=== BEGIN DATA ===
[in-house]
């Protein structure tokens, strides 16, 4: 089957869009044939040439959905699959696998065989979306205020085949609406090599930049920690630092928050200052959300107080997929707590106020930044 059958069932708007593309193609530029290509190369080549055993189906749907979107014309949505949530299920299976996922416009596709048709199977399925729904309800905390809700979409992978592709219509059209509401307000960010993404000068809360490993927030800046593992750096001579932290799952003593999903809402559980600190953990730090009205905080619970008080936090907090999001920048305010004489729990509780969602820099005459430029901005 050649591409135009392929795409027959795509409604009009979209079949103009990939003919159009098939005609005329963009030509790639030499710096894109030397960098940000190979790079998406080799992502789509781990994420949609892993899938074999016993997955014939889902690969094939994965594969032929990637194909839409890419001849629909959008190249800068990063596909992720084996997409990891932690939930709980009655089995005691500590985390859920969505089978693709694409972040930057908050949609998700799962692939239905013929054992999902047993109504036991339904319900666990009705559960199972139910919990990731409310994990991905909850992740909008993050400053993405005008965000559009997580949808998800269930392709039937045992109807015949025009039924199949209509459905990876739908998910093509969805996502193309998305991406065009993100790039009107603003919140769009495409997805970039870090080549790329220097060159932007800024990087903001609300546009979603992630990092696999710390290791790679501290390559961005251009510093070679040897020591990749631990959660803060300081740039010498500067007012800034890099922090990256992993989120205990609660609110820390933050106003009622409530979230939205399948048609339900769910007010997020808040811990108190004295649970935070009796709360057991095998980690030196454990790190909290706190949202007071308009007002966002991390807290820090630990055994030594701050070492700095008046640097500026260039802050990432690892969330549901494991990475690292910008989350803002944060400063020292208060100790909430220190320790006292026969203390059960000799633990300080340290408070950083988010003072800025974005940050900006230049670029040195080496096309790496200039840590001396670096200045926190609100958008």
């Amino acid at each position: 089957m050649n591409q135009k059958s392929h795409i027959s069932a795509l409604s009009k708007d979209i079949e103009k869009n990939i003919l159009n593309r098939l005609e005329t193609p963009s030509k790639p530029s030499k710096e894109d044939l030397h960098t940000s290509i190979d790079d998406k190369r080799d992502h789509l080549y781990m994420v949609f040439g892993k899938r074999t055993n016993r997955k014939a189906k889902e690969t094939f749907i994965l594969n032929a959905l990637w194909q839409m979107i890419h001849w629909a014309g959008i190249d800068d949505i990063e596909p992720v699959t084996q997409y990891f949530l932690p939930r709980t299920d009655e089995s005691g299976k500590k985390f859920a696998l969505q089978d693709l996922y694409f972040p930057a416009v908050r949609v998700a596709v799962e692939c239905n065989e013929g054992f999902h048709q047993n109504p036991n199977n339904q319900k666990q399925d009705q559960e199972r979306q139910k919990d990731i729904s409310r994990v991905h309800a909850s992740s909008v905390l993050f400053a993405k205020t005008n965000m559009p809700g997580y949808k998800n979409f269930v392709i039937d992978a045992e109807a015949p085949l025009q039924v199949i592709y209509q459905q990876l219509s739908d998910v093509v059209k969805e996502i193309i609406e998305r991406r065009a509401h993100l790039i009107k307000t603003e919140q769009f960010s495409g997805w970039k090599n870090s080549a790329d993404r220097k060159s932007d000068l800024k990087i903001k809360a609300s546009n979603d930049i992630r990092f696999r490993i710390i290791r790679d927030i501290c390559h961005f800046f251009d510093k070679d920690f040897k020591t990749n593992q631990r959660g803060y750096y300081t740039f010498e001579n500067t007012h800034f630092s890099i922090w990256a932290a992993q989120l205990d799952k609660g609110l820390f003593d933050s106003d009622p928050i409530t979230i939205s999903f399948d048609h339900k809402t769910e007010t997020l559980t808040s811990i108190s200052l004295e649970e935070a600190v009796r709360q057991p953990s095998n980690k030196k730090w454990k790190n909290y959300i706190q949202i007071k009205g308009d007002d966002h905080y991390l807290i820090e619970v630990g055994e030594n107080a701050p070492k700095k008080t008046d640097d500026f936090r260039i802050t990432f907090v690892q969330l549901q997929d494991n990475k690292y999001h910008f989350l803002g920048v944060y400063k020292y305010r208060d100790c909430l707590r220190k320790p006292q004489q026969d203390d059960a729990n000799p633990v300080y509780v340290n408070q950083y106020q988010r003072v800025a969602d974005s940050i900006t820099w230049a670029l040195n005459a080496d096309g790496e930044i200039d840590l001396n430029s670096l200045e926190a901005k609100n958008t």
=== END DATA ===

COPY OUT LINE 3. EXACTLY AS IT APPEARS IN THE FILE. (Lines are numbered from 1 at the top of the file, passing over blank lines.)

């Amino acid at each position: 089957m050649n591409q135009k059958s392929h795409i027959s069932a795509l409604s009009k708007d979209i079949e103009k869009n990939i003919l159009n593309r098939l005609e005329t193609p963009s030509k790639p530029s030499k710096e894109d044939l030397h960098t940000s290509i190979d790079d998406k190369r080799d992502h789509l080549y781990m994420v949609f040439g892993k899938r074999t055993n016993r997955k014939a189906k889902e690969t094939f749907i994965l594969n032929a959905l990637w194909q839409m979107i890419h001849w629909a014309g959008i190249d800068d949505i990063e596909p992720v699959t084996q997409y990891f949530l932690p939930r709980t299920d009655e089995s005691g299976k500590k985390f859920a696998l969505q089978d693709l996922y694409f972040p930057a416009v908050r949609v998700a596709v799962e692939c239905n065989e013929g054992f999902h048709q047993n109504p036991n199977n339904q319900k666990q399925d009705q559960e199972r979306q139910k919990d990731i729904s409310r994990v991905h309800a909850s992740s909008v905390l993050f400053a993405k205020t005008n965000m559009p809700g997580y949808k998800n979409f269930v392709i039937d992978a045992e109807a015949p085949l025009q039924v199949i592709y209509q459905q990876l219509s739908d998910v093509v059209k969805e996502i193309i609406e998305r991406r065009a509401h993100l790039i009107k307000t603003e919140q769009f960010s495409g997805w970039k090599n870090s080549a790329d993404r220097k060159s932007d000068l800024k990087i903001k809360a609300s546009n979603d930049i992630r990092f696999r490993i710390i290791r790679d927030i501290c390559h961005f800046f251009d510093k070679d920690f040897k020591t990749n593992q631990r959660g803060y750096y300081t740039f010498e001579n500067t007012h800034f630092s890099i922090w990256a932290a992993q989120l205990d799952k609660g609110l820390f003593d933050s106003d009622p928050i409530t979230i939205s999903f399948d048609h339900k809402t769910e007010t997020l559980t808040s811990i108190s200052l004295e649970e935070a600190v009796r709360q057991p953990s095998n980690k030196k730090w454990k790190n909290y959300i706190q949202i007071k009205g308009d007002d966002h905080y991390l807290i820090e619970v630990g055994e030594n107080a701050p070492k700095k008080t008046d640097d500026f936090r260039i802050t990432f907090v690892q969330l549901q997929d494991n990475k690292y999001h910008f989350l803002g920048v944060y400063k020292y305010r208060d100790c909430l707590r220190k320790p006292q004489q026969d203390d059960a729990n000799p633990v300080y509780v340290n408070q950083y106020q988010r003072v800025a969602d974005s940050i900006t820099w230049a670029l040195n005459a080496d096309g790496e930044i200039d840590l001396n430029s670096l200045e926190a901005k609100n958008t």